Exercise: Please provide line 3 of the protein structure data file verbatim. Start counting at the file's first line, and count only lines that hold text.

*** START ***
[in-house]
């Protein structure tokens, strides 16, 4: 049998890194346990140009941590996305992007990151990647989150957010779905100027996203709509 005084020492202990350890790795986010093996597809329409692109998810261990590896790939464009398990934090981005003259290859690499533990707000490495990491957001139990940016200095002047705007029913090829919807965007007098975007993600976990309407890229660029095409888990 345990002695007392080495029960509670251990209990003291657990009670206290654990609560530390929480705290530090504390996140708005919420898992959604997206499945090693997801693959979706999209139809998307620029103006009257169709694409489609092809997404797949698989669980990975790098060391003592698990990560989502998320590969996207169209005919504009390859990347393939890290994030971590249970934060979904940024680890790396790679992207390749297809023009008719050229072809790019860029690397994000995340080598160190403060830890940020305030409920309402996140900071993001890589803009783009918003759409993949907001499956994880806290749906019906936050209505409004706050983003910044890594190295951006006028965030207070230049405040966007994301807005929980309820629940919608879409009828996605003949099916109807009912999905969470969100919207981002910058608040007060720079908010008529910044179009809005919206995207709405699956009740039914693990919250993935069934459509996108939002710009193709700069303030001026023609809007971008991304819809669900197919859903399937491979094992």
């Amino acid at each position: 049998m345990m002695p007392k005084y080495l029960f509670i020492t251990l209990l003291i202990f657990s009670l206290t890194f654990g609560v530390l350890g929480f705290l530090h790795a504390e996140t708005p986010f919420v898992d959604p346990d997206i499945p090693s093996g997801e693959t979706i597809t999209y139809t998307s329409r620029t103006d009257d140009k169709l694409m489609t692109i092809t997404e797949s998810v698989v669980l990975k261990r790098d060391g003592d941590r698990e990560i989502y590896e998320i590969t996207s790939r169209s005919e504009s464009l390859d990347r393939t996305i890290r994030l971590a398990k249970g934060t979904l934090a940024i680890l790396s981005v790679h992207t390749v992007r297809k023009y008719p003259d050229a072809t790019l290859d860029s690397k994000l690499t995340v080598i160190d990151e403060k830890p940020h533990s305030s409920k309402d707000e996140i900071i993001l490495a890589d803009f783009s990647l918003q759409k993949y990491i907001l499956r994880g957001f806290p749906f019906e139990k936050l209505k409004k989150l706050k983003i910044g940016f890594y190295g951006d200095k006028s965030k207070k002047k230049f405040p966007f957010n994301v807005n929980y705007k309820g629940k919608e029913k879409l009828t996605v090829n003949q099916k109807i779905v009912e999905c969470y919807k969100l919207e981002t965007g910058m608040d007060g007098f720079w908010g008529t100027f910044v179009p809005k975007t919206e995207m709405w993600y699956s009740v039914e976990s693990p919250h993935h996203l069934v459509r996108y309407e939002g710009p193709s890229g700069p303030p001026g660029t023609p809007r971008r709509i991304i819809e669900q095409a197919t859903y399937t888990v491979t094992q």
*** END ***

């Amino acid at each position: 049998m345990m002695p007392k005084y080495l029960f509670i020492t251990l209990l003291i202990f657990s009670l206290t890194f654990g609560v530390l350890g929480f705290l530090h790795a504390e996140t708005p986010f919420v898992d959604p346990d997206i499945p090693s093996g997801e693959t979706i597809t999209y139809t998307s329409r620029t103006d009257d140009k169709l694409m489609t692109i092809t997404e797949s998810v698989v669980l990975k261990r790098d060391g003592d941590r698990e990560i989502y590896e998320i590969t996207s790939r169209s005919e504009s464009l390859d990347r393939t996305i890290r994030l971590a398990k249970g934060t979904l934090a940024i680890l790396s981005v790679h992207t390749v992007r297809k023009y008719p003259d050229a072809t790019l290859d860029s690397k994000l690499t995340v080598i160190d990151e403060k830890p940020h533990s305030s409920k309402d707000e996140i900071i993001l490495a890589d803009f783009s990647l918003q759409k993949y990491i907001l499956r994880g957001f806290p749906f019906e139990k936050l209505k409004k989150l706050k983003i910044g940016f890594y190295g951006d200095k006028s965030k207070k002047k230049f405040p966007f957010n994301v807005n929980y705007k309820g629940k919608e029913k879409l009828t996605v090829n003949q099916k109807i779905v009912e999905c969470y919807k969100l919207e981002t965007g910058m608040d007060g007098f720079w908010g008529t100027f910044v179009p809005k975007t919206e995207m709405w993600y699956s009740v039914e976990s693990p919250h993935h996203l069934v459509r996108y309407e939002g710009p193709s890229g700069p303030p001026g660029t023609p809007r971008r709509i991304i819809e669900q095409a197919t859903y399937t888990v491979t094992q």